Now, how do you maximise your profit? Well, you combine those two structures, the profit structure and the constraints structure, and you work along the profit lines looking at where you finally hit the edge of the region, and it's at this point here, where you can't increase the profit any further by going outside the so-called feasible region.
Now, a very simple idea here: we're looking at maximising a linear function, linear functions never have zero gradient, so there are never stationary values, so maximisation is all about edge conditions, boundary conditions, where do you get to the edge. You can see here that, in this case, we've actually hit a vertex of the bounding polygon. That's an absolutely typical situation for linear programming.
Now, that simple idea gave rise to a whole industry in the period starting around the end of the Second World War. Linear functions never have stationary values, so the extreme values in the linear case are always on a boundary and typically on a vertex, as in that example. That leads you to the idea of searching amongst the vertices of the problem, and an idea for an algorithm is to find one that works and then work your way around the bounding polygon increasing your profit at each move from vertex to vertex. That idea was finally crystallised into a very important algorithm by George Dantzig just after the Second World War, the late 1940s, and it's the so-called simplex algorithm, listed by one computational journal as one of the top 10 algorithms of the 20th Century.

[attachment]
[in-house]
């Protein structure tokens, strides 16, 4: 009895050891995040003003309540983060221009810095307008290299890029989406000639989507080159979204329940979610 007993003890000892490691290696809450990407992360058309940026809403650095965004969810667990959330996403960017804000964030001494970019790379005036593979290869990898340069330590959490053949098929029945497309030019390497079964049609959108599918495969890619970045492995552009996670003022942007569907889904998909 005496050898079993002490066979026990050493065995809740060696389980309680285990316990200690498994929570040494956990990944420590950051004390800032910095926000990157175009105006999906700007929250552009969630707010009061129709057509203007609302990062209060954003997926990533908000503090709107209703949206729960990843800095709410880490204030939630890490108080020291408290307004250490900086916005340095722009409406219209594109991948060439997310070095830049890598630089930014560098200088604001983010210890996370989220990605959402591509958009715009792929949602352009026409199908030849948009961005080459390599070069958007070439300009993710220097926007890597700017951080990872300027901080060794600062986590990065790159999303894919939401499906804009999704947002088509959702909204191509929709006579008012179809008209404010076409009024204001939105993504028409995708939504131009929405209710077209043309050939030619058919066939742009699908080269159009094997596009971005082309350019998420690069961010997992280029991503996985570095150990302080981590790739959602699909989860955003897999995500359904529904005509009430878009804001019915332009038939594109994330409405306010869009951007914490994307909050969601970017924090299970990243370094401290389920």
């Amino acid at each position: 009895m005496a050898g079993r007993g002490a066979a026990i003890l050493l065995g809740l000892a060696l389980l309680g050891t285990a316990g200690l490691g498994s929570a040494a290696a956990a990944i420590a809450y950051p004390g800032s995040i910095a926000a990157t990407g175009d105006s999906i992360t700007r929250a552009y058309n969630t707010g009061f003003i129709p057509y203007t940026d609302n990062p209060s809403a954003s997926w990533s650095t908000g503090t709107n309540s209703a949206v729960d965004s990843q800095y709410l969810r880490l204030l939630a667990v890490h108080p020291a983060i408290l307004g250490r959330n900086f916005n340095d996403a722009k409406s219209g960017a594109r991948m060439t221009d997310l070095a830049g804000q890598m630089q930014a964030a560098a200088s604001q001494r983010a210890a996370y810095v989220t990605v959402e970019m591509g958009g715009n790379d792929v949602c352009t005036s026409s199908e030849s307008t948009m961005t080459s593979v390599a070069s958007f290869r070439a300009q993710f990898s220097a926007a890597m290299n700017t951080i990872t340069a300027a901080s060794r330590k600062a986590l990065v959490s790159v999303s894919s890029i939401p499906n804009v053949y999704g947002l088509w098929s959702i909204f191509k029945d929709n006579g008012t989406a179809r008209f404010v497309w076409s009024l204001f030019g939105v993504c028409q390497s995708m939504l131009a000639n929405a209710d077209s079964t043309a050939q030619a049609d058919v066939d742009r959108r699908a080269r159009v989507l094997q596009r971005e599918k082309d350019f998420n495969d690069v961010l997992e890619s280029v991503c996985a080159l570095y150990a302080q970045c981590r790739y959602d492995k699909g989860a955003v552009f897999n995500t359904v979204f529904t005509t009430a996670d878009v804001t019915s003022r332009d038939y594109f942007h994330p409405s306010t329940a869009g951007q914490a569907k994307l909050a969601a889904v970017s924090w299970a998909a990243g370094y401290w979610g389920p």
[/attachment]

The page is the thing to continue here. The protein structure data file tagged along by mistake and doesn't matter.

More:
The basic idea of course is very simple, as in those graphs. Those of you that have never looked at this, when I teach this, I refer my students to the book by Bill Press and colleagues, Numerical Recipes, which gives a wonderfully practical discussion of it. Another early contributor to this was John von Neumann, who also introduced the concept of duality into these problems, so finding a complementary problem that you could also think of solving with the same solution.
Now, what happened next? Several people in the post-War period have worked on either improving the simplex method or doing it differently. There are a great many contributors - I want to just highlight a few.
At the beginning of the 1970s, Klee and Minty showed that Dantzig's method, if you construct a suitably annoying feasible set, can be forced to visit all of the vertices of this big n-dimensional polygon. So that leads to certain efficiency questions. Having to search through all the vertices, the problem becomes very big as the problem size increases. Dantzig started off with I think around...figuring out how to optimise 70 people doing 70 jobs, something like that. As the problem gets much, much bigger, you get into potentially quite large computation times. There was great interest in finding methods that brought down the growth of the problem as the number of variables increases, and there was important work by Khachian in 1979. In 1984, I remember I was a junior research fellow in Cambridge, and the applicable maths community in Cambridge, there was great excitement because Karmarkar had introduced a whole new way of thinking about these problems which involves moving through the interior of the feasible region, trying to find this optimal boundary point, and that led to a competing algorithm with better growth as the problem size increases. I'm not - I sort of looked at this again in preparing for this lecture, and it's not clear to me that the competition between the classic simplex method and its evolution and the Karmarkar method, it's...they get pretty similar results on a large class of problems. You can find problems that are better for one and not the other, and so on.